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Denmark probes mystery object near Nord Stream pipelines

March 24, 2023

Denmark plans to recover an object found near the previously sabotaged pipelines. Russia has said it is important to establish what it is, noting any investigation must be transparent.

An aerial view of gas bubling to the surface of the Baltic Sea after the Nord Stream 1 and 2 pipelines burst as a result of multiple explosions in September 2022
The Nord Stream pipelines were the target of suspected sabotage in September, when they spewed gas into the Baltic SeaImage: Handout/Airbus DS 2022/AFP

Danish authorities have contacted the owners of the Nord Stream pipelines after discovering a mysterious object placed directly next to it on the seabed.

The pipeline, which was built to carry Russian gas to Europe, was previously targeted in a suspected attack several months after Russia's February 24, 2022, invasion of neighboring Ukraine.

What we know so far

On Thursday, the Danish Energy Agency released a photo of a cylindrical object, saying it may simply be a maritime smoke buoy that "does not pose an immediate safety risk."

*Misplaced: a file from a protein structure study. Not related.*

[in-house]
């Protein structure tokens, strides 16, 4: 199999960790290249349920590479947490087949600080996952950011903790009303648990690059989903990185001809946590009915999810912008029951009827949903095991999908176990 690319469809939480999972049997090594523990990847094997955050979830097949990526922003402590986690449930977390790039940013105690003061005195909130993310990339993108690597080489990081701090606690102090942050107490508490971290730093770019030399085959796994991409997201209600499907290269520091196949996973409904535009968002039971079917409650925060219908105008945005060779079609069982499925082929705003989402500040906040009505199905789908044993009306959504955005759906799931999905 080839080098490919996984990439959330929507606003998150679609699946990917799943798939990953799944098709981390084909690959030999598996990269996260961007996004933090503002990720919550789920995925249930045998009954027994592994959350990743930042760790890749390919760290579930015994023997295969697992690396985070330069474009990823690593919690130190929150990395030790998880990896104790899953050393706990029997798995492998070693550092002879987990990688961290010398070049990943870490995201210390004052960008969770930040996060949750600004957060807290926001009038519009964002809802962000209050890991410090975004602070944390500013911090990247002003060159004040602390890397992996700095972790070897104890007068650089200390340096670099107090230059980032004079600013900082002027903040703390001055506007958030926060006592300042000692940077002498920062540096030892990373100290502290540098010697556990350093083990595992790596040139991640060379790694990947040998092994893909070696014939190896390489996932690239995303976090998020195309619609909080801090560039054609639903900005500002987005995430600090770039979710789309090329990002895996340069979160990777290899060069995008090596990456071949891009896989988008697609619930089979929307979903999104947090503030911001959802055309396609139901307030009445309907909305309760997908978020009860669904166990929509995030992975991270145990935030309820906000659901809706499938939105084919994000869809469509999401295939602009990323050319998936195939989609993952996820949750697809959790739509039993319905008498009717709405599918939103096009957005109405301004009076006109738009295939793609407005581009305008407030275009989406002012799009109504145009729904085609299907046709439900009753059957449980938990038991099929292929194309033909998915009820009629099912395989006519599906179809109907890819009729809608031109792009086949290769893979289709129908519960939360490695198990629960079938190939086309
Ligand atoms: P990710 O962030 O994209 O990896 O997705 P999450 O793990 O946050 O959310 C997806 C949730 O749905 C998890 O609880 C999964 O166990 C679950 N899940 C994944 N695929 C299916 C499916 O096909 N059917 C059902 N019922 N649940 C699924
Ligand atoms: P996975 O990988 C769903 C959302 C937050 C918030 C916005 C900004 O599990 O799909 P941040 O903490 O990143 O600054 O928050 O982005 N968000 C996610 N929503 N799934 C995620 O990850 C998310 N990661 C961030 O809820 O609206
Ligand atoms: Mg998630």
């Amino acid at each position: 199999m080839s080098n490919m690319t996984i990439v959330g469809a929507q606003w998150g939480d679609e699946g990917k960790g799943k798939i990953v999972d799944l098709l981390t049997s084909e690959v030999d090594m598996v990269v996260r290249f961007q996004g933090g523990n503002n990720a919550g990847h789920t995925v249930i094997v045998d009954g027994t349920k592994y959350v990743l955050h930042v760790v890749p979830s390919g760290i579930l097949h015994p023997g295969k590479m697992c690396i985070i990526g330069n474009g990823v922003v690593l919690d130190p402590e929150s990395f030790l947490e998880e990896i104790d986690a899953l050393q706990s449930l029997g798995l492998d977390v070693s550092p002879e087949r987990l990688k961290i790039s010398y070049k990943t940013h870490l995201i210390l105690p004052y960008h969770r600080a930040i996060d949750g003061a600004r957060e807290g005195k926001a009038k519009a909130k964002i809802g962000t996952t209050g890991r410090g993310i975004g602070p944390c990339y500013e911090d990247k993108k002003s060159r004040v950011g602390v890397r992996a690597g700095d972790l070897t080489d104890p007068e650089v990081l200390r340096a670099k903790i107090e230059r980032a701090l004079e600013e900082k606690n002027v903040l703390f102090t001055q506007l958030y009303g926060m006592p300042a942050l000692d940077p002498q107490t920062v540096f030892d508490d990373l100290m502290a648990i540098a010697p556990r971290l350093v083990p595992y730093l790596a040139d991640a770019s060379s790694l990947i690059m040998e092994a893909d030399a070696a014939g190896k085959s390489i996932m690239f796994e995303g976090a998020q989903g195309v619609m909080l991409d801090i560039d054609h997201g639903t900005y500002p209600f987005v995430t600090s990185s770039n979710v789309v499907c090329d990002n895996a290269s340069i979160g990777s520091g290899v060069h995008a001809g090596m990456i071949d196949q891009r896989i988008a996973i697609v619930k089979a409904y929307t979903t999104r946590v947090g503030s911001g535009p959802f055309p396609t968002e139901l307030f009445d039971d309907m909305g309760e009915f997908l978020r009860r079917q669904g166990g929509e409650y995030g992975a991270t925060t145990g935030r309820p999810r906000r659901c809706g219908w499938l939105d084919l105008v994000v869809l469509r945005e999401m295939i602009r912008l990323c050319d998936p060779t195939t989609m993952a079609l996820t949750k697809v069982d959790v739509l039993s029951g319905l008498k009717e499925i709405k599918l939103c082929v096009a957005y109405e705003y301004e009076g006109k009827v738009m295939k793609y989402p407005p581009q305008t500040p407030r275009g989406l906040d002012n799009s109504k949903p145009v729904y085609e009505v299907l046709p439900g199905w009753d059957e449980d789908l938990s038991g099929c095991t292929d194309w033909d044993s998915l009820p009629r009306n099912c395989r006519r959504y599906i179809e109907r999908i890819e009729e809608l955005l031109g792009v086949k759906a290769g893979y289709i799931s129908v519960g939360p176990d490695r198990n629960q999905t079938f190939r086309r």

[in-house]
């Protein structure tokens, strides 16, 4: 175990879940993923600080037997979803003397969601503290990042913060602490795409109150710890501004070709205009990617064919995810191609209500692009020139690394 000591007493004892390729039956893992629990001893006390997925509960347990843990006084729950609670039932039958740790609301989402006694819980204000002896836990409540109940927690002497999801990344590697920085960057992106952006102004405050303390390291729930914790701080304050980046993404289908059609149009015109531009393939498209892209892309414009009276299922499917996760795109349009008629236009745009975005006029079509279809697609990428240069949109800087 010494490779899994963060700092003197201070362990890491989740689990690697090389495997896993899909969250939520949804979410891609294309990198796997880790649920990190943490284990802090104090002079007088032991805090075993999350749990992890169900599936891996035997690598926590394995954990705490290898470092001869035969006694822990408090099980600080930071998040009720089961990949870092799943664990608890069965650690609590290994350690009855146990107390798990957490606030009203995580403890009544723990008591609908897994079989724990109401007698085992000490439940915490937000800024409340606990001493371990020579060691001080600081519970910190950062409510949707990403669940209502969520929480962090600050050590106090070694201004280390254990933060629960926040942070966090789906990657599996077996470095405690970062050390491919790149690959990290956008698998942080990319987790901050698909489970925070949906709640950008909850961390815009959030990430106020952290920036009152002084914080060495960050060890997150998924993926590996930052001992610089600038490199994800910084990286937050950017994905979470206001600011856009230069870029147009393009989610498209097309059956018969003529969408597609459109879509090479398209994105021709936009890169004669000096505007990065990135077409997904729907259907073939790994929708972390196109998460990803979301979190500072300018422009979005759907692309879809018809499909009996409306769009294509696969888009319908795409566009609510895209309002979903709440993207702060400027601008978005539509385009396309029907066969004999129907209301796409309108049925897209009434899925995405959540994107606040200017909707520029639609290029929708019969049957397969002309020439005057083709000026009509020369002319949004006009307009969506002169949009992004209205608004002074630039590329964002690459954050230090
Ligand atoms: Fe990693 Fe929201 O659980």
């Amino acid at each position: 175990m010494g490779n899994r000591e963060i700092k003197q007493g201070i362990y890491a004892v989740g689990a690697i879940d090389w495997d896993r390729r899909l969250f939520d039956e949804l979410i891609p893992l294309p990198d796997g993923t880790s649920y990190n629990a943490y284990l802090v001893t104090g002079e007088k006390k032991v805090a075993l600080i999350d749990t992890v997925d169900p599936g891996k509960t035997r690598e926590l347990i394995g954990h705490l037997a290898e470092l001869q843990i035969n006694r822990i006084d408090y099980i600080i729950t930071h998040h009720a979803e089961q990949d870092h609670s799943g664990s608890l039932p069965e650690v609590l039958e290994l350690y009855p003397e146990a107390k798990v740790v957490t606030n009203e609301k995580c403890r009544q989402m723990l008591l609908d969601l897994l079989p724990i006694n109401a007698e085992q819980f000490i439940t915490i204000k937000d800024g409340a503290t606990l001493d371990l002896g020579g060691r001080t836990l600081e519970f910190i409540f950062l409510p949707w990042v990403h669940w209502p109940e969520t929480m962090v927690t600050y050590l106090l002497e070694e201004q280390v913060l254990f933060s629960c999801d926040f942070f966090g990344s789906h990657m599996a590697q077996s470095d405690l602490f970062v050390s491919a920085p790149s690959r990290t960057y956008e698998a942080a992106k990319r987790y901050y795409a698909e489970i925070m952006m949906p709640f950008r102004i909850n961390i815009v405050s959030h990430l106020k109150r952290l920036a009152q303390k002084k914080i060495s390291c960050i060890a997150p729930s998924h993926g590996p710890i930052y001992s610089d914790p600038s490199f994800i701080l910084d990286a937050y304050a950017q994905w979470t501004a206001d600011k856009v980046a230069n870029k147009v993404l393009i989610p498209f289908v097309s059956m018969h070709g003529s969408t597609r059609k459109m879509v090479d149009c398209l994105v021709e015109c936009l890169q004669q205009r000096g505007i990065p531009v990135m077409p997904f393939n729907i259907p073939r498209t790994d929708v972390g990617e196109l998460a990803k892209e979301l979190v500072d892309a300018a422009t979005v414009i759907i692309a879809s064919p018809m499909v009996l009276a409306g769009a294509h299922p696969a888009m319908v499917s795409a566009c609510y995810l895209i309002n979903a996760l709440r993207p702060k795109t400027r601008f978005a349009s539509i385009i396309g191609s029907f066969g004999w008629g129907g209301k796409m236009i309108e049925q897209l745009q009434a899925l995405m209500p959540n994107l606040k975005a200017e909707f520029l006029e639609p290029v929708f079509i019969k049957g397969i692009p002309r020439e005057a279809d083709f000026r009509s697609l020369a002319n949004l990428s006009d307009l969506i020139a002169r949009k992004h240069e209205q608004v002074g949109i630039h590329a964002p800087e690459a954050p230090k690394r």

"With a view to further clarifying the nature of the object, Danish authorities have decided to salvage the object with assistance from the Danish Defense," the agency said in a statement, adding that it was waiting for a response from pipeline operators before commencing its efforts.

A photograph released by the Danish Energy Agency showing an unidentified object near the Nord Stream pipeline on the bed of the Baltic Sea
Denmark says the object may pose no risk, Moscow claims it could be an explosive deviceImage: Danish Defence Command/Handout via REUTERS

Russian President Vladimir Putin previously announced the discovery of the 40-centimeter (16-inch) tall object with a diameter of 10 centimeters (4 inches) earlier this month, saying Russian experts suspected it of being an explosive signal device.

The Kremlin on Friday said it was important to establish what exactly the object is and called for a transparent investigation. "It's certainly positive news when the owner of the pipeline is invited to take part in very important phases of the investigation," said Kremlin Spokesman Dmitry Peskov.

Currently, German, Swedish and Danish authorities are carrying out an investigation into the  September explosions that damaged the pipelines, spewing large amounts of gas from both the Nord Stream 1 and 2 lines into the Baltic Sea. 

It remains unclear who may have been behind the original attack.

The majority stake in the twin pipelines is held by Russian energy giant Gazprom, the remaining shares are owned by Dutch, French and German companies.

js/rc (AFP, Reuters)